Insight Communications could be facing a class action lawsuit in Kentucky regarding cable boxes.Customers of Insight Communications ("Insight") who buy or subscribe to premium services must also pay the cable company to rent a converter box. However, two Louisville, Kentucky subscribers have filed a federal lawsuit claiming that they should be free to shop around for a box instead of being forced to buy the Insight cable box.


The lawsuit in U.S. District Court, Louisville Division, which seeks to become a class action, alleges that defendant Insight is in violation of federal antitrust laws by forcing its subscribers or customers to pay “inflated” monthly rental fees for the cable box, without which they are not able to get High-Definition signals and/or interactive services, including Pay-Per-View.

According to Matthew White, attorney for the plaintiffs, “If you or I could … buy this cable box from Radio Shack or what have you, hook it up in our home and it would work, then there would be a marketplace driven by supply and demand” and as a result prices would fall. This lawsuit is one of several similar litigations that are ongoing across the country and accuse the cable companies of encrypting cable signals and of signing exclusive deals with cable box manufacturers so that consumers cannot simply walk into an electronics store and purchase their own converter box.

The lawsuits come as the Federal Communications Commission (FCC) is in the midst of studying the same issue. Last October, the Commission issued rules it hoped would encourage electronics manufacturers to produce converter boxes for retail sale, which would give consumers a choice and, potentially, some savings. That would fulfill a 1996 directive by Congress calling for vigorous retail competition for cable navigation devices, similar to the competition among sellers of phone-system equipment, for example modems and fax machines.

Currently, Insight has 775,000 cable, phone and Internet customers in Kentucky, Indiana and Ohio. Its largest Kentucky markets are Louisville, Lexington and Northern Kentucky. Insight charges $15.95 per month for the box, or approximately $200.00 per year.


According to Insight spokesperson, Jason Keller, Insight doesn't give customers the option of buying a cable box from Insight, that is, instead of renting one. According to Insight's defense lawyer, Larry Zielke, the cable company follows existing FCC rules and isn’t violating antitrust law. But, in their lawsuit filed at Kentucky federal court in 2009, subscribers Michelle Downs and Laurie Jarrett of Louisville argue that customers who buy premium services are essentially held hostage. Since 2008, similar lawsuits have been filed across the nation against cable giants and corporations, including Comcast, Time Warner and Cox. They have been consolidated into a few multi-state cases against each of those companies, which are making their way through the courts now.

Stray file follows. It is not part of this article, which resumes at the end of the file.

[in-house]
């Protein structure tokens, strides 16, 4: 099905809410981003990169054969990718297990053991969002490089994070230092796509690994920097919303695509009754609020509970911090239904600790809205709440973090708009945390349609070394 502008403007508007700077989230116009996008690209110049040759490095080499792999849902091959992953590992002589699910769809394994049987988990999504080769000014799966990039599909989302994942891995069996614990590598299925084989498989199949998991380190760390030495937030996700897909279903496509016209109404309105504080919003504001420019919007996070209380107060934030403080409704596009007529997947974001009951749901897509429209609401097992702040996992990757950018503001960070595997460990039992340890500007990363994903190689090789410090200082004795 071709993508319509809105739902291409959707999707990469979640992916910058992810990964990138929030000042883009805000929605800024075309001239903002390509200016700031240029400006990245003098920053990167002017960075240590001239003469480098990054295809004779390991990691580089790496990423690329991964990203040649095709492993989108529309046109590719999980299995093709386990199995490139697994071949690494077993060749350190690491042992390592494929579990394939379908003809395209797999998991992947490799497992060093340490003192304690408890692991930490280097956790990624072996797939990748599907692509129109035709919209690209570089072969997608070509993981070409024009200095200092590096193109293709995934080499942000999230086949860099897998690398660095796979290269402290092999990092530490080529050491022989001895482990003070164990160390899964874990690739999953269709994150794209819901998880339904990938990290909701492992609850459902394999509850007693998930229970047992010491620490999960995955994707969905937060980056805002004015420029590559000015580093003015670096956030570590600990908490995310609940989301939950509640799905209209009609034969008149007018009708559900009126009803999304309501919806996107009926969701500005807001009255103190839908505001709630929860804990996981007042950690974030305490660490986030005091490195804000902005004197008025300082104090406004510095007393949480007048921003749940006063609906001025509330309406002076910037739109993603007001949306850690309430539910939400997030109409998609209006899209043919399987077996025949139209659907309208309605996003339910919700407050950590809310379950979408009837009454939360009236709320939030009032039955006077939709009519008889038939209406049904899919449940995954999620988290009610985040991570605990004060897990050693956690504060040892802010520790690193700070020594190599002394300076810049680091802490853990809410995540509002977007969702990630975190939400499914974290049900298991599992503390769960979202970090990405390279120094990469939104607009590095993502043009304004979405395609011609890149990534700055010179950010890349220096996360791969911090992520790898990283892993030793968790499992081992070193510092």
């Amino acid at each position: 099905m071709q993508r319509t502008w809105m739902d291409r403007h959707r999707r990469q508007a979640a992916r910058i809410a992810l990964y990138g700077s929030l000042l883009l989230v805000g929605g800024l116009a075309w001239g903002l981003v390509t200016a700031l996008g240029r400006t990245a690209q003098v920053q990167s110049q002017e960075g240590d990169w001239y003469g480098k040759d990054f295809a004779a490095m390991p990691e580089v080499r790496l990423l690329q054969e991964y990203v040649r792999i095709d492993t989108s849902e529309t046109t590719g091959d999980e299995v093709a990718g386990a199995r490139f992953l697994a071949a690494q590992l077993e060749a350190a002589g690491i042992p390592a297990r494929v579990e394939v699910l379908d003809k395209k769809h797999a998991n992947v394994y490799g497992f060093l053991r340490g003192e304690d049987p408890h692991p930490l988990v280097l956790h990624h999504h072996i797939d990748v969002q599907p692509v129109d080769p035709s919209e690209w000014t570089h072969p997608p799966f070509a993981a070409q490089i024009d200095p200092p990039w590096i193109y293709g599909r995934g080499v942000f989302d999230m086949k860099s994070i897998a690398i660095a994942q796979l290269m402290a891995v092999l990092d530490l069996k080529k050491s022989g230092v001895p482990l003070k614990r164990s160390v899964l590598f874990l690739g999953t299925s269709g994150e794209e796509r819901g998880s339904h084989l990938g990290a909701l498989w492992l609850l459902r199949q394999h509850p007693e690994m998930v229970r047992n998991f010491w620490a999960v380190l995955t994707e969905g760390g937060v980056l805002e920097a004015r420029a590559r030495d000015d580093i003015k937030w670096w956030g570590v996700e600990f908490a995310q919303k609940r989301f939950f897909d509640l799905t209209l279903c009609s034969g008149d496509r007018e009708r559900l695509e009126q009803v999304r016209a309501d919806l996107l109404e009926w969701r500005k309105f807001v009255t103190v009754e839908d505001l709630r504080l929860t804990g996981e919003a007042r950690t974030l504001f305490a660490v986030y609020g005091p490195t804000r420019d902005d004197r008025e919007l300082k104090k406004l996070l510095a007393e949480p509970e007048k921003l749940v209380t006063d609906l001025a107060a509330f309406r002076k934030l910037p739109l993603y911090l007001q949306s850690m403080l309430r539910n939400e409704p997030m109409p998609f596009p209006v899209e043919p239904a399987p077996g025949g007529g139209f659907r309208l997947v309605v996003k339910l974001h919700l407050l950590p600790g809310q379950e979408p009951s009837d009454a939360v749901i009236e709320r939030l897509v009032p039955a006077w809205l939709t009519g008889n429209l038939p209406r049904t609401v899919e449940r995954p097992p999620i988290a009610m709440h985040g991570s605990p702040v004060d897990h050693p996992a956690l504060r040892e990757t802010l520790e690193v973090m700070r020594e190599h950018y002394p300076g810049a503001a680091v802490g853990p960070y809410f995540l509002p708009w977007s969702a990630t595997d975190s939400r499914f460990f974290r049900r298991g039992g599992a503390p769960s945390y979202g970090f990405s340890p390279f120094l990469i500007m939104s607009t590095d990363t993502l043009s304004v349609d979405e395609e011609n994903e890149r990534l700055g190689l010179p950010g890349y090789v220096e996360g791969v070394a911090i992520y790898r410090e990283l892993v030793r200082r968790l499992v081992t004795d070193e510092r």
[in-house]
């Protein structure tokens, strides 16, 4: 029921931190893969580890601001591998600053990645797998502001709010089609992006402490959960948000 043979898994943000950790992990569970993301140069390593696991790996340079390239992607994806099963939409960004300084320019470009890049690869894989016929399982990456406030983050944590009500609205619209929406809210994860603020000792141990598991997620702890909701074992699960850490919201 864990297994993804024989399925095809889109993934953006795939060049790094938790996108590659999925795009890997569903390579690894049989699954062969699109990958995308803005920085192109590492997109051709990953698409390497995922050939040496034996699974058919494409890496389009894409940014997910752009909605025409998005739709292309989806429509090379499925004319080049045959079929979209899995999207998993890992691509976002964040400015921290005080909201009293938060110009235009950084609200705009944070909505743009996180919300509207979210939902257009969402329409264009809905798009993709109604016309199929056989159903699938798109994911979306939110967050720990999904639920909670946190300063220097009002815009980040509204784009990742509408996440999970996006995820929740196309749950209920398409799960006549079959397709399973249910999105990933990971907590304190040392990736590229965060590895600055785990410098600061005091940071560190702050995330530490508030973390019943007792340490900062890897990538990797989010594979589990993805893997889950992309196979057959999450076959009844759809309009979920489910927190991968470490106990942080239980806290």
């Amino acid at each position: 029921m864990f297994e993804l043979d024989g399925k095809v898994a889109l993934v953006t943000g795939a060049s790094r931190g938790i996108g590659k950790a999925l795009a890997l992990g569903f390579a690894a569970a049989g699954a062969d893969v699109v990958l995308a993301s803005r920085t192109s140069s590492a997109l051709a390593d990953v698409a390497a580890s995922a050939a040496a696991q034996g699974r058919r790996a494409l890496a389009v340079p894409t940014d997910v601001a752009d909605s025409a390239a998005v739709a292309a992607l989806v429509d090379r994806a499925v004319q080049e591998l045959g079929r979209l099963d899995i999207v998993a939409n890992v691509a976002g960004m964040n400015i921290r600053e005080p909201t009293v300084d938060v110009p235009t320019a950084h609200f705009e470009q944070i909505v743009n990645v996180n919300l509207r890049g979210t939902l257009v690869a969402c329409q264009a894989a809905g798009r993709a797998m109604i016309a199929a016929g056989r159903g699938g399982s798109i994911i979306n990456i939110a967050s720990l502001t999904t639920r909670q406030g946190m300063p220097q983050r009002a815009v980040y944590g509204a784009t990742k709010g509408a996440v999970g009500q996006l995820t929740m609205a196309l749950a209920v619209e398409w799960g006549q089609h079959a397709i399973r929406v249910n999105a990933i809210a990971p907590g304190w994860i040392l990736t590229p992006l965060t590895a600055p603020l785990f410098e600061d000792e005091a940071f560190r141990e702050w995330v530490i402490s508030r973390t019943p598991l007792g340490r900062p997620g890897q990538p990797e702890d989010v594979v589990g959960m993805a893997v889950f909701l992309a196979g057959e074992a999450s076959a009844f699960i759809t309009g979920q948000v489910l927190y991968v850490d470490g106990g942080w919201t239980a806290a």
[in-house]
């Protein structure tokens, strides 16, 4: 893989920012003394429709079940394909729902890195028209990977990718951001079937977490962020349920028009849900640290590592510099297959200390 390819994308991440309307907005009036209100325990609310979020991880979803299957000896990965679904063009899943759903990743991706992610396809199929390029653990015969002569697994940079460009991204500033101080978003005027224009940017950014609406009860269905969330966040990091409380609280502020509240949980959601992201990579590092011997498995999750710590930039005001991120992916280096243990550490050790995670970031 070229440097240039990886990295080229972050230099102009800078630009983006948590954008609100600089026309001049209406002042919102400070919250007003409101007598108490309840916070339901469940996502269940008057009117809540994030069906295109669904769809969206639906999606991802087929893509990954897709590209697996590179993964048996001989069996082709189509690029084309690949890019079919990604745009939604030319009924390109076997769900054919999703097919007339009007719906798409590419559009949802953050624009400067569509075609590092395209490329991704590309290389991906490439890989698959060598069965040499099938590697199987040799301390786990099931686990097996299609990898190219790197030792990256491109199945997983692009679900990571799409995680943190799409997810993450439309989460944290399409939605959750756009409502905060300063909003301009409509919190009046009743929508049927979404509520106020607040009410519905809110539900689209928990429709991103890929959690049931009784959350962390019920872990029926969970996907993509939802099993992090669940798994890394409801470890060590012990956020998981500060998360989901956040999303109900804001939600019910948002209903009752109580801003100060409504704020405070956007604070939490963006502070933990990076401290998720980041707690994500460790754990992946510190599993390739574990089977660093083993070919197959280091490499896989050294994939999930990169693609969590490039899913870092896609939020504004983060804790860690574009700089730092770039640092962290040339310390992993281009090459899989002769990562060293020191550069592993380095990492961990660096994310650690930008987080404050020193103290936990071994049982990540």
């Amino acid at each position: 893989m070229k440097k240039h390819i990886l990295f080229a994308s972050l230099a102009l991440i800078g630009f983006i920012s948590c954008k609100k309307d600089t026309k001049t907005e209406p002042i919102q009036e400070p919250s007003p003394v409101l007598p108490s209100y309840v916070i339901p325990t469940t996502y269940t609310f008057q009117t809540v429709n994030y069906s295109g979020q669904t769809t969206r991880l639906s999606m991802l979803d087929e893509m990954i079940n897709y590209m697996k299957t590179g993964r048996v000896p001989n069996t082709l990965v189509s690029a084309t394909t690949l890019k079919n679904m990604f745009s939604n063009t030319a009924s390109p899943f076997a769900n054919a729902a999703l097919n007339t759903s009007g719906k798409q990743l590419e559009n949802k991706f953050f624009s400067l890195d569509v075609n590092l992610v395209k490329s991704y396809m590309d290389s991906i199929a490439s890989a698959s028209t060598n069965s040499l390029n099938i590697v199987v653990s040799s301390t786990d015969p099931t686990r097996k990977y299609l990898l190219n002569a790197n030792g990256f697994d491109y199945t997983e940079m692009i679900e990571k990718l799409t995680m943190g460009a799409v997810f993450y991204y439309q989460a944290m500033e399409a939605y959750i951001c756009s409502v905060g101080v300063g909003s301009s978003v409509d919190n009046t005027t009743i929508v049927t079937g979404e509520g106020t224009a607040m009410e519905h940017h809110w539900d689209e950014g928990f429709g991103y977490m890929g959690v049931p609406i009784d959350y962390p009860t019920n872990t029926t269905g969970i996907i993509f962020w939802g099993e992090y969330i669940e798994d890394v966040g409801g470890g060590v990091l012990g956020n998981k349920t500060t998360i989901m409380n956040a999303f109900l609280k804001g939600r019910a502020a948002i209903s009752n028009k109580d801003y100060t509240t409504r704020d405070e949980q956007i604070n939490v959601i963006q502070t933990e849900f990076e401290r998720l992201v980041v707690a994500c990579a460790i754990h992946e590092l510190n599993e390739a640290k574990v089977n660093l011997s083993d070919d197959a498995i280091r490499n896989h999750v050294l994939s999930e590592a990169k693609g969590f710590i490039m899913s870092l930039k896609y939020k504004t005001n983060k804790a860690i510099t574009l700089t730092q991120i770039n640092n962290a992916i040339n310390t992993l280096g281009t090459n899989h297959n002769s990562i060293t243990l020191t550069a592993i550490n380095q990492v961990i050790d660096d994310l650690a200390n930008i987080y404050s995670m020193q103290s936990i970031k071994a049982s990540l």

CableCARDs, which allow some TVs and other devices such as digital video recorders to decode cable-system signals without a leased box, are available from Insight for $2 a month. The cards stemmed from an FCC order in the late 1990s, however, consumers haven’t embraced them, and TV makers now produce far fewer units with the card slots because they cost more and were tough to sell, according to Steve Effros, a cable analyst and lawyer in Washington, D.C. Further, the cards also have limits that frustrate some consumers, including the inability to perform two-way tasks such as Pay-Per-View. Effros further commented that despite exceptions such as TiVo, which can be used as a cable box using the CableCARD and has its own monthly service charges, electronics companies have largely shied away from manufacturing card-enabled digital video recorders and other devices that can function as cable boxes simply because, according to him, the consumer demand isn't there. Effros also commented that consumers are better off renting a converter box than buying one because rapidly changing technology will soon make any box obsolete. Matt White and many others, however, believe that consumers should have the right and option to make that choice.

The cable industry formally says it supports retail competition for boxes. But Megan Pollock, spokeswoman for the Consumer Electronics Association, which includes the equipment makers, said the cable industry “is a very strong group that certainly doesn't want this change.” She said consumers are taking matters into their own hands — turning to Internet-based services like Amazon Video on Demand and devices like the Roku digital video player to rent TV and movie content without a monthly fee.

“I think that may be in response to some of the frustration with cable,” Pollock said. Meanwhile, consumers like Sara Villacencio continue to pay Insight's rental fee. “They definitely have you in a bind,” said Villacencio, who lives in the Crescent Hill area. She said she would buy her own converter box if she could.

Gray and White Law
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